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These are 2016’s best and worst NYC subway lines

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Crosstown trains ruled, the A and 5 trains drooled

Kenneth Dellaquilla/Curbed Flickr Pool

Another year has come and gone, and with the end of 2016 comes Straphangers’ State of the Subway report card. (h/t Gothamist) Predictably, there’s a fair bit of bad news in the report, but there’s also some surprisingly good news—namely, that there was a three-way tie for the best subway line of 2016. Yep, you read that right: three subways had good enough service this year to rise to the top of the heap. (Straphangers measures performance along a MetroCard rating system—the top three received a $2.05 rating.)

Those lines were the 7, the 1, and—good news, Williamsburgers!—the L, though as we all know, that’s soon to change. Here’s why each one ranked so highly, per Straphangers:

1. The 1 is less crowded and cleaner than the average subway line

2. The 7 had less frequent subway car breakdowns than the average subway line and the greatest percentage of clean subway car interiors.

3. The L had a nearly perfect score for accurate and understandable subway car announcements.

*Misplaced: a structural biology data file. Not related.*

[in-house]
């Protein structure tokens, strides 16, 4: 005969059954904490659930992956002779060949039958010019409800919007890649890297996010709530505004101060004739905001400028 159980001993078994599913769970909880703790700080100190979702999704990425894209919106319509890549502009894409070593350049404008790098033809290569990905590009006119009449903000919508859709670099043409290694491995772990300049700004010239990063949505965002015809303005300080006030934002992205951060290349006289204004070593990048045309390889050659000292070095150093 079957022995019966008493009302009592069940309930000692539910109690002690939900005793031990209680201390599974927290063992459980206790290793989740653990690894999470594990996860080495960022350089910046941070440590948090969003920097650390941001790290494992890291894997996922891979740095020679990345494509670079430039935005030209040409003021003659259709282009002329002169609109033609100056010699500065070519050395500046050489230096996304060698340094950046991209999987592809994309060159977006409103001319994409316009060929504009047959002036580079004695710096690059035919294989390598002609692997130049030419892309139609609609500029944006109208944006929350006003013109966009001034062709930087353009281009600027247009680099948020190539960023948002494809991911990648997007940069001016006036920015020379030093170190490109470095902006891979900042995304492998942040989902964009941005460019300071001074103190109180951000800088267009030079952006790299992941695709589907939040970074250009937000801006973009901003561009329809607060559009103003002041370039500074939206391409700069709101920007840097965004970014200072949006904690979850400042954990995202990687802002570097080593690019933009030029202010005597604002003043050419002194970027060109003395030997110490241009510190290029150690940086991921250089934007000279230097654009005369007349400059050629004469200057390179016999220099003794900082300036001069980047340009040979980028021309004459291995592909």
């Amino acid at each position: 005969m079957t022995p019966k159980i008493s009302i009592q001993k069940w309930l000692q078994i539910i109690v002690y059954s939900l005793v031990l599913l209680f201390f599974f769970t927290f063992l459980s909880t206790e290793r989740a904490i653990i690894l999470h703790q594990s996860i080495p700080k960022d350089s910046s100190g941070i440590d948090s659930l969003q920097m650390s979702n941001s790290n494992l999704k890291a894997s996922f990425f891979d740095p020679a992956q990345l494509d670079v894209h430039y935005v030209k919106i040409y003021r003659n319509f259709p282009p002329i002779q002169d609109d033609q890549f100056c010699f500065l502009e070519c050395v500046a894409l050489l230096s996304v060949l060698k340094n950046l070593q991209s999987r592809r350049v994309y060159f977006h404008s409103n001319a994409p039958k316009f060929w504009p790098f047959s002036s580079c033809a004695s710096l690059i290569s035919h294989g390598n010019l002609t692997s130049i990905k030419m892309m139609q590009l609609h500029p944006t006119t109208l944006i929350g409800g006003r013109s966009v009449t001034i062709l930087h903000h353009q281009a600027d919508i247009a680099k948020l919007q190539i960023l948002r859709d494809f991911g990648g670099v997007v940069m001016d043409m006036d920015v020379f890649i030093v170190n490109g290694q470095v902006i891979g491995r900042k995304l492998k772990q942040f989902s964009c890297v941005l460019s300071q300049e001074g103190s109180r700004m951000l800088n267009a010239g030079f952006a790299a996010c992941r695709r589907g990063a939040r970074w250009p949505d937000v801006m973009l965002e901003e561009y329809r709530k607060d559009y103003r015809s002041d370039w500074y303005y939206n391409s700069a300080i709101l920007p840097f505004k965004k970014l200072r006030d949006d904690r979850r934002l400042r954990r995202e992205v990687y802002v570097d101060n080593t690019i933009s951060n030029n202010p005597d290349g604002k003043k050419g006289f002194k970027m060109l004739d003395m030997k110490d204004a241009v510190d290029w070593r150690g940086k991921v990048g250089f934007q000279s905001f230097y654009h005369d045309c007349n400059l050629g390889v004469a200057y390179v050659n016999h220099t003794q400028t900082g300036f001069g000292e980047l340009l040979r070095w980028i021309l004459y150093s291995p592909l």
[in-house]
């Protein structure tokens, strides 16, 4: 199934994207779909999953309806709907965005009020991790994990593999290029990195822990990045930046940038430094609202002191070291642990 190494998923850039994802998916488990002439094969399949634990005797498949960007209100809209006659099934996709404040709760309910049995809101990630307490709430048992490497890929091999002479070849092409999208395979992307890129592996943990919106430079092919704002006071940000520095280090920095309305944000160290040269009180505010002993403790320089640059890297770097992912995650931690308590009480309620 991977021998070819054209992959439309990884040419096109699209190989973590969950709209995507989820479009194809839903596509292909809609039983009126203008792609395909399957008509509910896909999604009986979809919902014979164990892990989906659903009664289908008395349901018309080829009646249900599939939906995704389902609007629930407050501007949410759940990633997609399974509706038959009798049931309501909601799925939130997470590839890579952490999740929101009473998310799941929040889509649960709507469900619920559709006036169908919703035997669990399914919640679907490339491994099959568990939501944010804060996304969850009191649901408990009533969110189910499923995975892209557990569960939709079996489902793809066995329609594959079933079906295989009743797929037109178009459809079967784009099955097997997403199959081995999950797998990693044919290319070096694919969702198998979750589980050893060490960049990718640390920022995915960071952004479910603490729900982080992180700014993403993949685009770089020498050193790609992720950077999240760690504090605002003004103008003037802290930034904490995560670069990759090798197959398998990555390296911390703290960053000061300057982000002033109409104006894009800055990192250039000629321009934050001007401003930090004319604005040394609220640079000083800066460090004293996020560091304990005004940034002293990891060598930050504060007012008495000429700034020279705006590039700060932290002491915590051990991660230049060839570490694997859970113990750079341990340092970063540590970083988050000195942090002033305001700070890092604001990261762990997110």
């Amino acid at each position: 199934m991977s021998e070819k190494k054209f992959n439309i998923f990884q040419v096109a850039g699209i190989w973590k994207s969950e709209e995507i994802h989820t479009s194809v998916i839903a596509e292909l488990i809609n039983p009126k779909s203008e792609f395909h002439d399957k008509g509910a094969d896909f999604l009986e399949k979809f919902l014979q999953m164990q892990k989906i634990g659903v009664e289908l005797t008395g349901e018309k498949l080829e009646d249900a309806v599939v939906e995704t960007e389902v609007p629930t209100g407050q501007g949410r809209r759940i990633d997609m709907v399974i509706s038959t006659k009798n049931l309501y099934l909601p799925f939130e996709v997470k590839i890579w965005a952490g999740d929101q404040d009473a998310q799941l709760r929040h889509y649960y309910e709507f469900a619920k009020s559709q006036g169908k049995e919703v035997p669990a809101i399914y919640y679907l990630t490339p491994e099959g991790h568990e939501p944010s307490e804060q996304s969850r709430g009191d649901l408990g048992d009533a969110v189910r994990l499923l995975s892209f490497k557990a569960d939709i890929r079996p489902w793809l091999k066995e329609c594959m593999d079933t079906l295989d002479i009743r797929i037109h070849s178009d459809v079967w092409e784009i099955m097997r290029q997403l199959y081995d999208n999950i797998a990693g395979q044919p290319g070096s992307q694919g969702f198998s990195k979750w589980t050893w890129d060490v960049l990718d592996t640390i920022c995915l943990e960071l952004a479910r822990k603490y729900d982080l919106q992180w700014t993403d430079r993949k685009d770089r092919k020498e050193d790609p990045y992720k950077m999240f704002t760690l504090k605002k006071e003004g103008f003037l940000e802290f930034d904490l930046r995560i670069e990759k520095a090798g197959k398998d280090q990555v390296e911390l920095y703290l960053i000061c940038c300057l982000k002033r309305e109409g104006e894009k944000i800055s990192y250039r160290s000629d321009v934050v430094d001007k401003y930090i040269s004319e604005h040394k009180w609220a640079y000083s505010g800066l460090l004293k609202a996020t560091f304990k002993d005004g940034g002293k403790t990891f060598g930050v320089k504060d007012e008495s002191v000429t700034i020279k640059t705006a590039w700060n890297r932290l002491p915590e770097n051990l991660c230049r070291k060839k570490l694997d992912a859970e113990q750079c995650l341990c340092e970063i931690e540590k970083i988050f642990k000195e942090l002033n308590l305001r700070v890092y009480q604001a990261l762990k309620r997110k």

Not everything about those lines is perfect, of course—the L is more crowded than the average subway line (duh), and breaks down more regularly; in-car announcements on the 1 are not as clear as on other lines—but hey, it’s something.

As for the worst, two lines tied in crappiness: the 5 and the A. Both lines perform poorly when it comes to providing regular service; additionally, the 5 is really crowded, and the A breaks down more frequently than other lines.

Here are some of the report’s other findings:

  • System-wide regularity worsened, as did the rate at which subway cars broke down.
  • The train that performed the best, in terms of regular service: the G—take that, haters.
  • The most crowded line is the 4, as anyone who’s ridden it during the morning rush hour will tell you.
  • The 7 is the cleanest line, while the Q is the dirtiest, with about 15 percent of its cars ranked as “moderately” or “heavily” dirty.

So what can we conclude about the state of the subways from this report? Well, for all of the transit system’s faults, it could always be worse. Onward to 2017, then!